City Homeless Dept. Requests $35M From Bond

Homeless man next to street light. | Image by Shutterstock

As City officials prepare the 2024 bond program for local voters, the Office of Homeless Solutions is requesting that $35 million of the bond funds are allocated toward “homeless services.”

Office of Homeless Solutions (OHS) Director Christine Crossley briefed the City Council Housing and Homelessness Solutions Committee on the “needs inventory” of her department on Monday, with such “needs” totaling $34,960,000.

However, Council Member Paula Blackmon questioned whether these expenses would truly help the state of homelessness and vagrancy in Dallas.

“My question on some of this is … is [this] going to get us to a point where we are seeing movement on the homeless situation?” she asked.

Blackmon said it “feels” like the homeless and vagrant population is rising, though this is counter to what is reported in the admittedly unreliable 2023 Point-in-Time Homeless Count cited by Director Crossley in her presentation to committee members.

Crossley assured Blackmon that these expenditures would yield results, citing the success of the Dallas R.E.A.L. Time Rapid Rehousing Initiative.

“We are housing around 14 people a week,” she said. “It used to be around six. That’s incredibly impressive.”

In her presentation, Crossley proposed spending $4,658,200 of the bond program on The Bridge Homeless Recovery Center — $2,298,200 on equipment and building upgrades and $2,360,000 on expansions to the center.

Crossley also proposed allocating $12,610,800 toward future permanent supportive housing projects and said these funds would be used as “seed money” to leverage private investment in future housing projects.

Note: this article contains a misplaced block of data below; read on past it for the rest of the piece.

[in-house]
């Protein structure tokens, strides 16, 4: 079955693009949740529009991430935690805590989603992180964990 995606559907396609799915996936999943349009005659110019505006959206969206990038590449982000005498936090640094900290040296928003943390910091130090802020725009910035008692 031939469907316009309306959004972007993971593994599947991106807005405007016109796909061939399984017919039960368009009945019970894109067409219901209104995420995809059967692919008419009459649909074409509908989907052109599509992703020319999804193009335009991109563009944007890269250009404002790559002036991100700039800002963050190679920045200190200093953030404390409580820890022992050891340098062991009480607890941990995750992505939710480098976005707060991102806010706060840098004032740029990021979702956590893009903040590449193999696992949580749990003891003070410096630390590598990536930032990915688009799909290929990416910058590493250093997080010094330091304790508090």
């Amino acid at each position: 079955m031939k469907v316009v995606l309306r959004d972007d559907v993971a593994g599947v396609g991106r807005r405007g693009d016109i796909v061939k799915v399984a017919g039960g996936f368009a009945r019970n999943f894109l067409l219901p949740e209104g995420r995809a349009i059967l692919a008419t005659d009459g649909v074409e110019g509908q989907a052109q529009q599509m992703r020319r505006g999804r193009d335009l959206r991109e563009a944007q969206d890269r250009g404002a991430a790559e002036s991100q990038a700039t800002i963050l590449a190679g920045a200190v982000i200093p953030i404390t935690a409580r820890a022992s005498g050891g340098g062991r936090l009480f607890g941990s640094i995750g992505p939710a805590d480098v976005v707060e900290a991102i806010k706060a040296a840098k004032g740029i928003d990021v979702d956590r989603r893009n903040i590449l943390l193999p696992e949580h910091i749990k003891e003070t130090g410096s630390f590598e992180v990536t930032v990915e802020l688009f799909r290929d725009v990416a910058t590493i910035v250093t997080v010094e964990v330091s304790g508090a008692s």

Furthermore, she proposed spending $17,700,000 on developing the former University General Hospital at 2929 South Hampton Rd. that the City bought last year using $6.5 million from the 2017 bond program.

The development would include renovating the four buildings “to provide permanent housing and services for an estimated 100 residents.”

However, Crossley noted that the project in its entirety would cost far more than $17 million, and these funds, like the aforementioned $12 million, would be used to leverage private investment for the project.

“I don’t believe that $17 million is enough for a 12-acre campus, but I believe it is enough to show that the City is committed to partnering with public and private entities to leverage this funding into developing the campus,” she said.

When the City first proposed turning the property into a homeless services facility last year, it was met with an outcry from Oak Cliff residents who said the City failed to properly communicate with the community about the project and raised concerns about the facility being directly across the street from an elementary school, library, and public park, as previously reported by The Dallas Express.

Moreover, research suggests that “housing first” approaches to addressing homelessness are ineffective because they do not address the underlying causes of the issue.

Additionally, the City has spent millions on housing projects, even purchasing hotels for transitional homeless housing, but it has not solved the problem. In fact, these hotels are reportedly not even in use and have remained vacant for years.

Previous polling by The Dallas Express has shown municipal voters view homelessness and vagrancy as among the most serious problems facing Dallas, indicating that the City government must do more to tackle this crisis.

As the City continues to spend millions of dollars in taxpayer money developing housing projects for the homeless, one strategy that has yet to be tried in Dallas is that of a “one-stop-shop” for homelessness that provides supportive services in a single geographic location.

This approach is favored by Dallas residents, according to polling conducted by The Dallas Express, and has shown great success in San Antonio through the nonprofit Haven for Hope.

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